But in our common usage, problems and their solutions are, as philosophers would say, "internally related"--that is, they are defined in terms of their relationships to each other. The difficulty of a given problem can't be assessed independently of our judgement about the solutions available to address it, and the quality of a given solution can't be assessed without reference to the problem it is intended to address. This means that problems and their solutions tend to be conflated with each other; it's difficult to examine one without sliding into an examination of the other.

The ingenuity gap approach, however, allows us, at least in principal, to separate problems from solutions and examine them independently. A given problem can be understood as a particular requirement for ingenuity, and if we can work out a way of measuring ingenuity (something I discuss below), then we can assess the nature or difficulty of the problem without reference to its putative solutions. Similarly, a given solution becomes a particular amount and type of ingenuity supplied, something that it is again possible to assess, at least in principal, without reference to the problem the ingenuity is intended to solve. Problems and solutions are reduced to a common, but independent and objective yardstick of comparison ingenuity.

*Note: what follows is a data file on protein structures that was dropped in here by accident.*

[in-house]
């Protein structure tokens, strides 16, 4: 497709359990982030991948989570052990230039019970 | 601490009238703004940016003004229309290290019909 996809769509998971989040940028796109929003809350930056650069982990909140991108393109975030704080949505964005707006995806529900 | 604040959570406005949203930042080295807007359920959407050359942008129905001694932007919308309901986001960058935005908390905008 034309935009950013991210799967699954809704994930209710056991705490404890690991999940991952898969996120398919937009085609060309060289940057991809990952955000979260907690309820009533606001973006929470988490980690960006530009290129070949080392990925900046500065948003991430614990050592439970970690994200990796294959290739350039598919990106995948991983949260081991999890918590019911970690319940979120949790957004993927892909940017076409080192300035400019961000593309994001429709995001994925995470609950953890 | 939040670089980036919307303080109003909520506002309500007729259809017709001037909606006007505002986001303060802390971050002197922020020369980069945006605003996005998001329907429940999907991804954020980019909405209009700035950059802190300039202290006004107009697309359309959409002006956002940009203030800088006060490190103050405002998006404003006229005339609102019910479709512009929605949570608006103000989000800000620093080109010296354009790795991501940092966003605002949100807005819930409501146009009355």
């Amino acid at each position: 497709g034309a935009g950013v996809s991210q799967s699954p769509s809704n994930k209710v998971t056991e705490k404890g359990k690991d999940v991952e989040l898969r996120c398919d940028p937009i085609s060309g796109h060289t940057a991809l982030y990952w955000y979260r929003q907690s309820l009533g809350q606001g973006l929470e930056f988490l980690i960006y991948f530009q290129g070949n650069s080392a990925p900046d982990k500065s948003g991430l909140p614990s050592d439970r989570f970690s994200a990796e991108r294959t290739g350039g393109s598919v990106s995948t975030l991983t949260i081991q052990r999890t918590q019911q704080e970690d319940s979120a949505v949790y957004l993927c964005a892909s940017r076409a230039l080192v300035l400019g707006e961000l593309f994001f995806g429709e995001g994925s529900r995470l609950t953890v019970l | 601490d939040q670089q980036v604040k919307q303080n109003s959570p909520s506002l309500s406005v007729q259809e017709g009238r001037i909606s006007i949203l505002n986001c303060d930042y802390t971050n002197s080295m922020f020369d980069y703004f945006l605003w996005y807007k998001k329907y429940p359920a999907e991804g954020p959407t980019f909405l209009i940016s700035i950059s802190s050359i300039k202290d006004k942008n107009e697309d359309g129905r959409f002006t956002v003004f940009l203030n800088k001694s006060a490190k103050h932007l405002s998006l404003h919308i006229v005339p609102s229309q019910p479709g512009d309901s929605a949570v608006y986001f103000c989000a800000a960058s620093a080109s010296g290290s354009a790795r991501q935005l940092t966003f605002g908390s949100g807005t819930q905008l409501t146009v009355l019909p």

Moreover, once problems and solutions are separated from each other, we can more effectively examine the many factors that can make our problems harder, as well as the many factors that can constrain our ability to solve those problems. I have found this separation of the two sides of the gap--ingenuity requirement and supply--to be a particularly helpful intellectual discipline.

For example, there are various kinds of constraints on scientific progress. Some affect the supply of scientific ingenuity and others affect the requirement for this ingenuity. Human cognitive limits, which restrict our ability to grasp the workings of complex systems in their entirety, are a supply-side constraint. On the other hand, the intrinsic difficulty of scientific problems, something that is a function of the fundamental characteristics of our natural world, is independent of our cognitive ability, and is a key factor determining our overall requirement for scientific ingenuity. Sometimes this requirement can exceed our cognitive ability, producing an ingenuity gap. But when we clearly distinguish between requirement and supply effects, we can say more than this: we can say whether the ingenuity gap is getting wider or narrower because features of our external world are changing (that is, because our scientific problems are getting intrinsically harder or easier) or because our cognitive ability is changing. (Normally admittedly, it's the former, but we shouldn't exclude the possibility of the latter--see my discussion in chapter 13 of the effects of toxins on brain development and performance.)